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Agatha Christie is my favorite crime mystery writer and I went back to re-reading her books, mainly the Hercule Poirot ones. This triggered the desire to start writing. I started to write and after 10 pages of writing I felt like scrapping it all and beginning again but I couldn’t do it. Rewriting is not in my nature and that is perhaps why I have not become a writer. I have this need to finish a story and not let it twist and turn in the middle. Of course the initial question or predicament I felt  in this piece which I abandoned midway, was because I had started writing like I write blogs in first person, then I felt the story would be better if told through a third person narrator, an omniscient entity. The descriptions would then not be limited by the observation of one pair of eyes only. There ended my attempt at fiction writing and began this blog.

When I read Christie I find it so easy to read, digest and re-read without the loss of interest. I wish truly to be able to write like her – in the non-stop, no time to breathe- way, as she does. But I am not so great and hence I cannot.

I read many a beautiful things in her books, often I used to keep them written in my journals, hoping someday to use but of course I failed. But old habits die hard, do they not. I have here some quotes from one of the books I read recently. This is part of my Quotes category. I hope you will enjoy it and perhaps go back and read the book I mention here.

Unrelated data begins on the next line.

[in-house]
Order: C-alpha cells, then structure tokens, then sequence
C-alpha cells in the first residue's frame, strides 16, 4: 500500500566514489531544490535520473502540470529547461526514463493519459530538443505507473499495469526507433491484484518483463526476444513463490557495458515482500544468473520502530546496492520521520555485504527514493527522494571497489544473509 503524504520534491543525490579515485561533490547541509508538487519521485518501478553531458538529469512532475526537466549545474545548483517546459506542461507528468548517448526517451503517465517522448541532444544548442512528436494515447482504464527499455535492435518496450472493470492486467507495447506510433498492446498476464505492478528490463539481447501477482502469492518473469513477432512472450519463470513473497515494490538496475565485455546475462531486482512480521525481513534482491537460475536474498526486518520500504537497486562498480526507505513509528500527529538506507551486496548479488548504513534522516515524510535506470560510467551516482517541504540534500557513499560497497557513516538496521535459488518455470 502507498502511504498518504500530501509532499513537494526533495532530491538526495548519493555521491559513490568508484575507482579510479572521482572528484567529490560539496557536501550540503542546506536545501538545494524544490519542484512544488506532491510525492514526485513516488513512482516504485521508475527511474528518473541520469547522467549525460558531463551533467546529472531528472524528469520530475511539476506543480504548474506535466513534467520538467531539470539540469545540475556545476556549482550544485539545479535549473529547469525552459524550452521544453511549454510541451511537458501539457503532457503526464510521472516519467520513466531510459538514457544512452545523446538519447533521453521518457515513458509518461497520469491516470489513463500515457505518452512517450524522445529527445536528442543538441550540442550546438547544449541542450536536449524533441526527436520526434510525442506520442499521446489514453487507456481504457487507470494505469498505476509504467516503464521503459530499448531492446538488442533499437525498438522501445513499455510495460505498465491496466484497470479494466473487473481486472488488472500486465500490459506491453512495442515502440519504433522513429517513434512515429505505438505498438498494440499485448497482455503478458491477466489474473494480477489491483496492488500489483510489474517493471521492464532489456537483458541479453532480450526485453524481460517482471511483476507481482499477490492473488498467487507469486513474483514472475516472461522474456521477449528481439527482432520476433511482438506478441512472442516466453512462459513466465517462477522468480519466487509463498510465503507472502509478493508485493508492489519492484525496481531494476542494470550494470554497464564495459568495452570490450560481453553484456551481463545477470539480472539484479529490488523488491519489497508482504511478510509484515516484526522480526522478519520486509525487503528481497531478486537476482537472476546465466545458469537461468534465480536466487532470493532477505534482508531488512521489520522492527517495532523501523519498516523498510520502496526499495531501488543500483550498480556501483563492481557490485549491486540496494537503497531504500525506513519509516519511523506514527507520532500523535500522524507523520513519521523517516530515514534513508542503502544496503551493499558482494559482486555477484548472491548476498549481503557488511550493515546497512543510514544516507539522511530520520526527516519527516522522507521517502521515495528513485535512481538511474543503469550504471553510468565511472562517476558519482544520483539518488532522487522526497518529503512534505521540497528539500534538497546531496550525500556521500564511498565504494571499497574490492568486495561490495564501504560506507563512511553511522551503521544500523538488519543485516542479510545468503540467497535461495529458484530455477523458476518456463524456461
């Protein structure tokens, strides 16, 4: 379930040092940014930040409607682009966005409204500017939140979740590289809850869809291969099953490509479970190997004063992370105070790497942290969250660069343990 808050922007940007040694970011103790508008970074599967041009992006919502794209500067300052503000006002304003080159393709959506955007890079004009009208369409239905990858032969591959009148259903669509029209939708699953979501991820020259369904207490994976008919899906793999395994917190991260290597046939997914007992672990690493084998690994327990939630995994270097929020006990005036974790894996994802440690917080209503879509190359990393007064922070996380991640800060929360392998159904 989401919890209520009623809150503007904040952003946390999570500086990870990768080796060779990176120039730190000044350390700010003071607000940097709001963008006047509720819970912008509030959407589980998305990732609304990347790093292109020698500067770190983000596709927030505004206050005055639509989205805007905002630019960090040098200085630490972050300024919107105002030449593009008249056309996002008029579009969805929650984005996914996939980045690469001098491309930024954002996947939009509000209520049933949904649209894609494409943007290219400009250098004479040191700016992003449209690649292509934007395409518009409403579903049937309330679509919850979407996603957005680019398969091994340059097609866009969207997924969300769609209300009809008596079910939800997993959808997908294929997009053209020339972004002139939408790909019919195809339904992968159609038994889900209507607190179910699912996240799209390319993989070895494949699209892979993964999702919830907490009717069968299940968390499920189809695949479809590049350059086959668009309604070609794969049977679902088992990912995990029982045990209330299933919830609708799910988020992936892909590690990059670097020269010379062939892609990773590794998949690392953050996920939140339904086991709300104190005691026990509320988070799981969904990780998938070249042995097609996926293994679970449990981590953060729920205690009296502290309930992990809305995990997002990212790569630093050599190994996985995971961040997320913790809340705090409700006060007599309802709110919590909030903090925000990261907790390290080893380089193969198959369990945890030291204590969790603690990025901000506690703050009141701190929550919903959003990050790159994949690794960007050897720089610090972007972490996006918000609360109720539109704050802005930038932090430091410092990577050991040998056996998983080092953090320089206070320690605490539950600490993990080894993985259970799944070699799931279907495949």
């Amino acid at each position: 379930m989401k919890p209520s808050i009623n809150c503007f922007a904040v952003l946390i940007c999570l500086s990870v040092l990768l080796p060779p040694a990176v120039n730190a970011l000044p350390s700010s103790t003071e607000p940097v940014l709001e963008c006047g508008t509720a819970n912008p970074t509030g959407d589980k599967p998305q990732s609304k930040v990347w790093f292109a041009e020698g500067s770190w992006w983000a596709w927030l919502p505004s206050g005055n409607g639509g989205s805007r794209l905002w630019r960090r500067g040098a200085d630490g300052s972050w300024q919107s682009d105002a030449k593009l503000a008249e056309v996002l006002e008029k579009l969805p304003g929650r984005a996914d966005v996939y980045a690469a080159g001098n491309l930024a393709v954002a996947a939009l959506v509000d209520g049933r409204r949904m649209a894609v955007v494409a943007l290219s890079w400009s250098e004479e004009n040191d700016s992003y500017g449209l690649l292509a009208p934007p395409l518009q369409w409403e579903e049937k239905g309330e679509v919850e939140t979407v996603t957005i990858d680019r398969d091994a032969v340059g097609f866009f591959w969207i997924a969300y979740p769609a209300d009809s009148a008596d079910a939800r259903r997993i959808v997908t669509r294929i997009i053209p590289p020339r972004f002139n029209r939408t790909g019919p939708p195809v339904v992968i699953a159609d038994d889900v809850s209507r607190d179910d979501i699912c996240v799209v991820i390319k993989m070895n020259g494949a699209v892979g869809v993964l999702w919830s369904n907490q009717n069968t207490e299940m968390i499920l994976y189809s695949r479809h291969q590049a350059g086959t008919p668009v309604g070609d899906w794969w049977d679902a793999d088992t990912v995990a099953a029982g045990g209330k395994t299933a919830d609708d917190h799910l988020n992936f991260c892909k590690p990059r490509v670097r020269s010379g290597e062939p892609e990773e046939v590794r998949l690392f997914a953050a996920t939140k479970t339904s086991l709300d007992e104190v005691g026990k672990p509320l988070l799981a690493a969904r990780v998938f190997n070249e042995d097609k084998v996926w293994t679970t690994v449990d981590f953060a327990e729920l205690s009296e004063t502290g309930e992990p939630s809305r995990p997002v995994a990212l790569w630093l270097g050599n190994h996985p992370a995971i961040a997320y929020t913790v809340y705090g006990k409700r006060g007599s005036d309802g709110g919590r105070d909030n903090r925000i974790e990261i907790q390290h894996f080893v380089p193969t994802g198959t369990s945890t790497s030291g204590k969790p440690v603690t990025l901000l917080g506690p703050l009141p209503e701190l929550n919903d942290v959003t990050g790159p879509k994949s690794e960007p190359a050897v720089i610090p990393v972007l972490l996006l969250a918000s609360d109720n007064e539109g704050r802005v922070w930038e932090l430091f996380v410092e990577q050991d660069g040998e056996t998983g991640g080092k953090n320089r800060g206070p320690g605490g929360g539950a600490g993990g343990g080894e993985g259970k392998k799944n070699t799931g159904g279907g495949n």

“Love can turn to hate very easily. It is easier to hate where you have lover than it is to be indifferent where you have loved.”

“…there are people who need truth. Because they can face truth without dismay. They can face it with that brave acceptance that you have to have in life if life is tube any good to you.”

“Elephants can remember but me are human beings and mercifully human beings can forget.”

The above quotes are from Elephants Can Remember, Christie. Agatha

Reading Agatha Christie always makes you work the brain to guess the murderer in her story. It is wonderful that although Poirot always attaches importance of relying on mental faculties, his ‘little grey cells’,  he does leave enough bread crumbs for the reader within the conversations he has with the different characters in the story. So you can play the sleuth too as a reader. That is exactly why he is my favorite and I like him even more than Sherlock Holmes. Holmes, always comes across as a bit of chauvinist who doesn’t believe in leaving any bread crumbs. It seems unlikely that the difference is only because of the gender of the writers. Food for thought and a hint for my next post!




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